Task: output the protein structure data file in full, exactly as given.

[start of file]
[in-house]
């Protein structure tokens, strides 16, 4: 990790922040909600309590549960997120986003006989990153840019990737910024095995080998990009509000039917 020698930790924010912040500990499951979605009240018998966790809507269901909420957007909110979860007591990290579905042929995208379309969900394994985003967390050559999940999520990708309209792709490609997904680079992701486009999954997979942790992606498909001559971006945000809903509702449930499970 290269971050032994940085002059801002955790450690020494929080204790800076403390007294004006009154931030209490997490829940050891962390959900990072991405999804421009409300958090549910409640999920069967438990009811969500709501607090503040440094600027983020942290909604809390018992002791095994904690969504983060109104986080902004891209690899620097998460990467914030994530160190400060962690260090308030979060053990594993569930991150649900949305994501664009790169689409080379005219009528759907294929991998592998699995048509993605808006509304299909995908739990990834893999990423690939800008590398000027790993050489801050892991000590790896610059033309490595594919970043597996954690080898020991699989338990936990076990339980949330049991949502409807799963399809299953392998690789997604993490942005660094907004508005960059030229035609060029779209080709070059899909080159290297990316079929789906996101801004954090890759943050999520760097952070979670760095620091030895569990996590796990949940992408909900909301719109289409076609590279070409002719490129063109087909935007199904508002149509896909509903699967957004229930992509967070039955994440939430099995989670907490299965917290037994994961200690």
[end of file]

[in-house]
């Protein structure tokens, strides 16, 4: 990790922040909600309590549960997120986003006989990153840019990737910024095995080998990009509000039917 020698930790924010912040500990499951979605009240018998966790809507269901909420957007909110979860007591990290579905042929995208379309969900394994985003967390050559999940999520990708309209792709490609997904680079992701486009999954997979942790992606498909001559971006945000809903509702449930499970 290269971050032994940085002059801002955790450690020494929080204790800076403390007294004006009154931030209490997490829940050891962390959900990072991405999804421009409300958090549910409640999920069967438990009811969500709501607090503040440094600027983020942290909604809390018992002791095994904690969504983060109104986080902004891209690899620097998460990467914030994530160190400060962690260090308030979060053990594993569930991150649900949305994501664009790169689409080379005219009528759907294929991998592998699995048509993605808006509304299909995908739990990834893999990423690939800008590398000027790993050489801050892991000590790896610059033309490595594919970043597996954690080898020991699989338990936990076990339980949330049991949502409807799963399809299953392998690789997604993490942005660094907004508005960059030229035609060029779209080709070059899909080159290297990316079929789906996101801004954090890759943050999520760097952070979670760095620091030895569990996590796990949940992408909900909301719109289409076609590279070409002719490129063109087909935007199904508002149509896909509903699967957004229930992509967070039955994440939430099995989670907490299965917290037994994961200690």